- The Washington Times - Tuesday, March 7, 2017

He was an easy man to overlook, both because of his diminutive stature and because he happened to share a first initial and last name with one of the greatest chess players to ever play the game.

But Edward Lasker, the German-American star who was a distant cousin of longtime world champion Emanuel Lasker, still managed to make quite a name for himself in the course of a long career as a player, author and raconteur, a career that started before World War I and lasted right up until his death at the age of 95 in March 1981.

He nearly bested Frank Marshall in his one U.S. title match in 1923, acquitted himself well in the storied New York 1924 tournament (famously won by the other Lasker), played some immortal attacking games that have been heavily anthologized, and found time to carve out a second career as an engineer and inventor while writing a string of popular chess books and even becoming one of the earliest and most effective evangelists in the West for the Japanese game of Go.

It’s nice then, to note, that Edward Lasker is getting some long overdue recognition as this year’s inductee into the U.S. Chess Hall of Fame in St. Louis, the 58th player to be so honored. The induction ceremony will be held March 28.

Lasker’s fighting spirit and his skill as a tactician both come shining through in his victory over longtime New York master Anthony Santasiere in a 1931 invitational won by former world champion Jose Raoul Capablanca. (Lasker, who was moving away from full-time chess to focus on his burgeoning business career, would finish in a tie for ninth — along with Marshall — in the 12-player event.)

Lasker as Black does not exactly handle this rare English Opening sideline well, and after 10. Bxd2 Qc6?! (more in the spirit of things was the sharper 10…Qxb2!? 11. Rb1 Qxa2 12. Bc3 Qa3 13. Bxg7 Rg8 14. Rb3 Qa4 15. Bc3, with doubled-edged play) 11. Rg1 a5 12. Bg2 Qc7 (Qxc4?? 13. Rc1 wins at once) 13. Bc3, and the White bishops rake the board.

In danger of getting pushed off the board, Lasker finds a way to alter the game’s dynamic with 17. Kb1 d5!? (after 17…Nc6. either 18. Qd6 or 18. Qf4 cements White’s positional dominance) 18. cxd5 (better already might be 18. Bxb4 axb4 19. cxd5 e5 20. Qxb4 Rd8 21. Be4 Rd6 22. Rc1, and Black is hard-pressed to justify his two-pawn deficit) e5! — the computers are unimpressed, but Lasker at the cost of a pawn has suddenly shut down the diagonals for both of Santasiere’s bishops. With Black repeatedly finding ways to keep the position complicated with moves like 21…f5!, White has a hard time adjusting to the sharp shift in the game’s psychology.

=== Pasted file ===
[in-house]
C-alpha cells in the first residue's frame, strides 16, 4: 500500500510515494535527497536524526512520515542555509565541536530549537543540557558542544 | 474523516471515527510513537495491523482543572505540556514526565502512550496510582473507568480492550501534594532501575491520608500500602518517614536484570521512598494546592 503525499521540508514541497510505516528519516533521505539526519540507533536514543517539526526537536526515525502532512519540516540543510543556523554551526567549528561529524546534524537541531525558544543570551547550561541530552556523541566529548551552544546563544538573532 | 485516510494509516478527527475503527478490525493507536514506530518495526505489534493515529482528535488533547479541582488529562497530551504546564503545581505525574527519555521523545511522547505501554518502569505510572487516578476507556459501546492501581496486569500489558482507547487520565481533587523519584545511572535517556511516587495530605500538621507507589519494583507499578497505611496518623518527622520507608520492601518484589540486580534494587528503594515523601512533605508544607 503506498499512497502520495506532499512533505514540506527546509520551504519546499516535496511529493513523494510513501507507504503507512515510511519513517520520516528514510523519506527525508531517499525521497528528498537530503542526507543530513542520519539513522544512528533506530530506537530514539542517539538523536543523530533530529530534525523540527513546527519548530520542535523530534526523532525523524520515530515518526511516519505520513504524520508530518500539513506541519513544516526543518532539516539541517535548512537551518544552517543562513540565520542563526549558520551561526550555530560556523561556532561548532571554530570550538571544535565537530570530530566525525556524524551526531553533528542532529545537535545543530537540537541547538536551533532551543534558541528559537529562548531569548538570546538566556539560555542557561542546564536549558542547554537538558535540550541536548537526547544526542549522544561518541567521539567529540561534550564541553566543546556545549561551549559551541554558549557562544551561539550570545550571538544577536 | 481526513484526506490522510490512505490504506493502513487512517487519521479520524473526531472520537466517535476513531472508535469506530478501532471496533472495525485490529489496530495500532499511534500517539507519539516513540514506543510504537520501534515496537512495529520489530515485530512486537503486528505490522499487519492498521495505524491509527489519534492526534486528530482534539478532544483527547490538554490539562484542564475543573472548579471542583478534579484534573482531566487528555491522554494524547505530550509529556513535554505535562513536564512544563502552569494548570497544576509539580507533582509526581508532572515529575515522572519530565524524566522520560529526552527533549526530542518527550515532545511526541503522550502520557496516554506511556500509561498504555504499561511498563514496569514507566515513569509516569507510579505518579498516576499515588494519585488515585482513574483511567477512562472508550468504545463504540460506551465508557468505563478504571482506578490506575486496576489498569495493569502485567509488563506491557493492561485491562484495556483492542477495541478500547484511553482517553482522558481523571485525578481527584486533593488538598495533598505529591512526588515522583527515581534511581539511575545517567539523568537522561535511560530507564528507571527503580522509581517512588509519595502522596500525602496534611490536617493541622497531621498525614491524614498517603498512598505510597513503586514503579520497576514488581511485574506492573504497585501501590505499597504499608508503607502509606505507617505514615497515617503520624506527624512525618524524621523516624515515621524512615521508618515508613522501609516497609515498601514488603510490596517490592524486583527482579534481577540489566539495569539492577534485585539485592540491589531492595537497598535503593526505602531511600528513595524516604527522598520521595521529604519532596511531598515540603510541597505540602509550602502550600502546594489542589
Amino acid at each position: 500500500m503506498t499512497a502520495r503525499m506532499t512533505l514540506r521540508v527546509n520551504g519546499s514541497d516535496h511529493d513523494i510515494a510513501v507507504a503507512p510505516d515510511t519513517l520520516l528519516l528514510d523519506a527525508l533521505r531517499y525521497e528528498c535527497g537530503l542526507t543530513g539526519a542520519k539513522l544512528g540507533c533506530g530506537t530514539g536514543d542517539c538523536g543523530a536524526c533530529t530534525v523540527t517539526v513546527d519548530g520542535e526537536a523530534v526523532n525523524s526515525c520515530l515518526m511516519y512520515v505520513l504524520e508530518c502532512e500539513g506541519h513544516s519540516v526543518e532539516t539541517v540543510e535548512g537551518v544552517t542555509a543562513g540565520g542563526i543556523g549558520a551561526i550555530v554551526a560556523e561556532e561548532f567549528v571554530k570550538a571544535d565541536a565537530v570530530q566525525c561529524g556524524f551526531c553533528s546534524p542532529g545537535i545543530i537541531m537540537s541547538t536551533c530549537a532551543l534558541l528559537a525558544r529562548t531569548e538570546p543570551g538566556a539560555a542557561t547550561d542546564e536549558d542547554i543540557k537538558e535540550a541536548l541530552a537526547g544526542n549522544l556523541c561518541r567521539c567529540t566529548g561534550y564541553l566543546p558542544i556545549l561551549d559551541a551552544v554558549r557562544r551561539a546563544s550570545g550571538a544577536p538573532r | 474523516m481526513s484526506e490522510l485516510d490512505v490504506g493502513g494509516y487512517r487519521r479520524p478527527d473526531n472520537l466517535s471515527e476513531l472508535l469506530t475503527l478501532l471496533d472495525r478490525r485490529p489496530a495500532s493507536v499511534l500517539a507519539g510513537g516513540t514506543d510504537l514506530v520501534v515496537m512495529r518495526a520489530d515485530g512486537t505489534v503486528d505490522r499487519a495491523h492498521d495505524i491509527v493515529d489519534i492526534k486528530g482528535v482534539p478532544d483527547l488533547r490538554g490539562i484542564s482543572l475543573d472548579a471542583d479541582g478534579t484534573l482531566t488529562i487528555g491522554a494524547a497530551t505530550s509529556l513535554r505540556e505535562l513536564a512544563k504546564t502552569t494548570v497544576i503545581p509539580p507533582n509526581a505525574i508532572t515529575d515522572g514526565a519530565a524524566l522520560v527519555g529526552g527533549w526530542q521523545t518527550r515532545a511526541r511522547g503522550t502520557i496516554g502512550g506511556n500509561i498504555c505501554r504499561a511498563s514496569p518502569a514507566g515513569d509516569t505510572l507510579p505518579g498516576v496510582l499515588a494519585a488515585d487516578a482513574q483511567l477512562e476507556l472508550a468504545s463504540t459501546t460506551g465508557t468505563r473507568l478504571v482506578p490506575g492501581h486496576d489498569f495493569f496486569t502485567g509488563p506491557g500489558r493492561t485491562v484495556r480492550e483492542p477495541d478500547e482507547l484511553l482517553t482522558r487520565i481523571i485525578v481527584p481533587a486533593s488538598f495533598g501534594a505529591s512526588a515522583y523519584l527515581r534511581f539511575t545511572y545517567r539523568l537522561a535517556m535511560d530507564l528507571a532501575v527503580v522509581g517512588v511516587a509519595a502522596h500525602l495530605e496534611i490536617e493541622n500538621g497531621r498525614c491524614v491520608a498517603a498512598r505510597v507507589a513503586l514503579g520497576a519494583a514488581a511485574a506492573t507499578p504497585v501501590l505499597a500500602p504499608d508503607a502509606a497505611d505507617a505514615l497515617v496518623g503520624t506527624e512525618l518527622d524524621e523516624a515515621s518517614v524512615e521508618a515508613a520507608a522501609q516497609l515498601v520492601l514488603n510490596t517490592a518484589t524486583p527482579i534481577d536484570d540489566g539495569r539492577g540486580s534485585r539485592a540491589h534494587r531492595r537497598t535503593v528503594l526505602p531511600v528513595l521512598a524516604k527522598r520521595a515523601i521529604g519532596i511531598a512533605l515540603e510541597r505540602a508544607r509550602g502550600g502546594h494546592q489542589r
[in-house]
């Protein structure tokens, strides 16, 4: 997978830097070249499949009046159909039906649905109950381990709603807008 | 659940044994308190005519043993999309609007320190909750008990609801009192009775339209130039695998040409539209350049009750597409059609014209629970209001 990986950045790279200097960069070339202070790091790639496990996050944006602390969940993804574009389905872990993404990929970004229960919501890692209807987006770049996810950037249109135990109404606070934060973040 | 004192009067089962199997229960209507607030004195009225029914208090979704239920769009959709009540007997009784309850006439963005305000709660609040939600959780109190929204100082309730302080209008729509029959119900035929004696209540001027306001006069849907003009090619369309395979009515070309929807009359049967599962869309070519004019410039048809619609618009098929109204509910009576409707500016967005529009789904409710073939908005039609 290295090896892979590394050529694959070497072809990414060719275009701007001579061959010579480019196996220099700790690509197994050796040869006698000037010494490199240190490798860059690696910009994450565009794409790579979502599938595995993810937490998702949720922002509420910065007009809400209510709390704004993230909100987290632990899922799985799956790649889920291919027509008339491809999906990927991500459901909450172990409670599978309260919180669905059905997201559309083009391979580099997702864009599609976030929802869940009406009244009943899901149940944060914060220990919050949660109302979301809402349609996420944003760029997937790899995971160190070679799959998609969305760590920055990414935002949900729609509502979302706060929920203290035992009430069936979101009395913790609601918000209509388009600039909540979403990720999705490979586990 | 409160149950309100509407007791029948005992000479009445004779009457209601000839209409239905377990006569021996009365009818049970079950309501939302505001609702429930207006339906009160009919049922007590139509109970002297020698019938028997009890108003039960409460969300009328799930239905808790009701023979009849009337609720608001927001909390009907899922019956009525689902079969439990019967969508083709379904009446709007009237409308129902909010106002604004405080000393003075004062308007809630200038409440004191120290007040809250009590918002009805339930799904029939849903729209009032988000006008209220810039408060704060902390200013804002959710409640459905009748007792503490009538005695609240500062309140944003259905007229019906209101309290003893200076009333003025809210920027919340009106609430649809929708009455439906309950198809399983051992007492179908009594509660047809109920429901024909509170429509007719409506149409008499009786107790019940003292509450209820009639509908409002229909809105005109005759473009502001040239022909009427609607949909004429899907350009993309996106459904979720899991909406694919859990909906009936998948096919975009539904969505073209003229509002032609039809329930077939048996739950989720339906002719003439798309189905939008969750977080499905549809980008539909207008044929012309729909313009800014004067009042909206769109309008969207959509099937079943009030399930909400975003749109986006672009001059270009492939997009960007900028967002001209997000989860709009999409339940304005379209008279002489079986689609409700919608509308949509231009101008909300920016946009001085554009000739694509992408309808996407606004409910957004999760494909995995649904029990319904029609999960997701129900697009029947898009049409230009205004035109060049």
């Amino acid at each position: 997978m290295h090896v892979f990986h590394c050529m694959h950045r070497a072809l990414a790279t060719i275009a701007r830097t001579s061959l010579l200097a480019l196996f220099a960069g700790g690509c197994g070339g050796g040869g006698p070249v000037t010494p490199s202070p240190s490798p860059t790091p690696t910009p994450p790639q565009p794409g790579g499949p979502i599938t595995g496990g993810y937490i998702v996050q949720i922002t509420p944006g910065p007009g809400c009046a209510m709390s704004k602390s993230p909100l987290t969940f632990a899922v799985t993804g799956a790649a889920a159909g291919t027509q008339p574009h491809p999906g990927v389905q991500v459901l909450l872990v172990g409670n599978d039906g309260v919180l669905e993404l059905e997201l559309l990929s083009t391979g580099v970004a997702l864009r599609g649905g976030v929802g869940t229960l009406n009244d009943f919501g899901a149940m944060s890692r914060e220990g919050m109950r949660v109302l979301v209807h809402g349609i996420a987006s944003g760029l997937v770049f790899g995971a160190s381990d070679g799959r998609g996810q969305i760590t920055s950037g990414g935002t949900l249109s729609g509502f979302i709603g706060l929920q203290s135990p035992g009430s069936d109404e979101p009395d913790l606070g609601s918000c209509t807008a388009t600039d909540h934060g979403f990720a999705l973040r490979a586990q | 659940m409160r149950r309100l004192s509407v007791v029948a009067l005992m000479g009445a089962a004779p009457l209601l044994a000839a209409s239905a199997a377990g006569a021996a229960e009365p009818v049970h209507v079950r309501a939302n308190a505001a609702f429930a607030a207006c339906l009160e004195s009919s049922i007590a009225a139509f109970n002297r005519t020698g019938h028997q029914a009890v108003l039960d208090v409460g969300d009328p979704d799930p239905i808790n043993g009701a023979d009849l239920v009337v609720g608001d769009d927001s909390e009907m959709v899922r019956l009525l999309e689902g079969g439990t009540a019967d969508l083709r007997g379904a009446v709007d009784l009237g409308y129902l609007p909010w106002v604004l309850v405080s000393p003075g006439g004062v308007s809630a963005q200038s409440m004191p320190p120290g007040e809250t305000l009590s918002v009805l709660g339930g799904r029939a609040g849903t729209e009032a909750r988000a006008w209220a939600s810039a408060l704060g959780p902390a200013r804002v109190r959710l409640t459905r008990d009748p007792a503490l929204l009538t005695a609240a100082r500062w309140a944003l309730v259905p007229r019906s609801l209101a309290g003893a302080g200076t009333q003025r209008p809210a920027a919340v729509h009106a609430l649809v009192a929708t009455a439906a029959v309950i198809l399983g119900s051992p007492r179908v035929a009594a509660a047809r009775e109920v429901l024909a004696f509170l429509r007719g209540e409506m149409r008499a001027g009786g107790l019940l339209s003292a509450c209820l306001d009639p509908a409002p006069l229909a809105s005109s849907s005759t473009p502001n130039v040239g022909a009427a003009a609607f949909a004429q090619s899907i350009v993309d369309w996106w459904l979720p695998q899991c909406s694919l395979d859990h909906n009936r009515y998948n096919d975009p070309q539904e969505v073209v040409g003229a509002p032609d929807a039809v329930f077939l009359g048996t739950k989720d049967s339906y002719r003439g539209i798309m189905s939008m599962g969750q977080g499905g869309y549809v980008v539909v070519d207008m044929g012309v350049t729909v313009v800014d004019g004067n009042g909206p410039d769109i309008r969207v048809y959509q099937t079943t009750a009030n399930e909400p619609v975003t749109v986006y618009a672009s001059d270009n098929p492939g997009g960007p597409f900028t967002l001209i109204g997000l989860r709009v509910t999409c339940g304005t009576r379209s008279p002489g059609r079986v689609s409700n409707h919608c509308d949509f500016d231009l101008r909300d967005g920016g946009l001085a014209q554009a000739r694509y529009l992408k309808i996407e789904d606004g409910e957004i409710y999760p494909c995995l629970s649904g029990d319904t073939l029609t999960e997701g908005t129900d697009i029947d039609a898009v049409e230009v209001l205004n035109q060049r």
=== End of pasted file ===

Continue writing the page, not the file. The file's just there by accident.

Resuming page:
White defends well for a while, but the growing pressure around his king finally causes him to crack: 27. Bd2 Rb5 (finally a real Black threat — 28…Qxa3 — but did he overlook his opponent’s reply?) 28. Bd3 Rb3 29. Bc4 Qxa3, when now White could have kept his edge with 30. d6+! Kf8 (Kg7 31. Bc3 Nb4 32. Bxe5+ Kf8 33. Kc1 Qa1+ 34. Kd2 Rxb2+ 35. Bxb2 Qxb2+ 36. Ke1 Nc2+ 37. Kf1 and the king escapes) 31. Bxb3 Qxb3 32. Bc3 Nb4 33. Bxb4 Qa2+ 34. Kc1 Rc8+ 35. Kd2 [Bc3? Rxc3+ 36. bxc3 Qxe2] Qxb2+ 36. Ke1 Qxb4+ 37. Qd2 Qb3, and Black will struggle to hold the ending.

Instead, the floodgates open on the game’s 30. Bxb3? Qxb3 31. Bc3 (on 31. Ba5 Nc5 32. Qd2 Qb5 33. Bc4 Qc4!, and Black is winning in lines such as 34. b3 Qxb3+ 35. Qb2 Qc4 36. Bxe5 Na4 37. Qa3 Qe4+ 38. Rd3 Bb5 39. Rgd1 Bxd3+ 40. Rxd3 Qxe5) Nc5! 32. Qf3 (the threat was 32…Bb5 33. Qd2 [Qc2 Ra1+!] Qa2+ 34. Kc1 Qa1+ 35. Kc2 Ba4+ 36. b3 Bxb3 mate) Ba4 33. Rd2 (see diagram), meeting the threat of 33…Qc2+ 34. Ka1 Bb3+ 35. Ba5 Rxa5 mate.

But Black has a prettier way to his goal: 33…Qa2+!!, and White resigns in light of 34. Kxa2 (Kc1 Qa1 mate) Bc2+ 35. Ba5 Rxa5 mate. A very clever finish!


Congratulations to new women’s world champion WGM Tan Zhongyi of China, who defeated Ukrainian GM Anna Muzychuk in a playoff last week after their four-game knockout final ended in a 2-2 tie. The 64-player FIDE event was played in Tehran, Iran.

Santasiere-Lasker, New York, April 1931

1. Nf3 Nf6 2. d4 e6 3. g3 c5 4. c4 cxd4 5. Nxd4 Bb4+ 6. Nd2 Qb6 7. N4f3 Ne4 8. e3 Bxd2+ 9. Nxd2 Nxd2 10. Bxd2 Qc6 11. Rg1 a5 12. Bg2 Qc7 13. Bc3 O-O 14. Qd4 f6 15. O-O-O Na6 16. g4 Nb4 17. Kb1 d5 18. cxd5 e5 19. Qe4 Qd6 20. a3 Na6 21. Bxa5 f5 22. Qc2 fxg4 23. Be4 g6 24. h3 Bd7 25. hxg4 Rfc8 26. Qe2 Rc5 27. Bd2 Rb5 28. Bd3 Rb3 29. Bc4 Qxa3 30. Bxb3 Qxb3 31. Bc3 Nc5 32. Qf3 Ba4 33. Rd2 Qa2+ White resigns.

David R. Sands can be reached at 202/636-3178 or by email dsands@washingtontimes.com.

• David R. Sands can be reached at dsands@washingtontimes.com.

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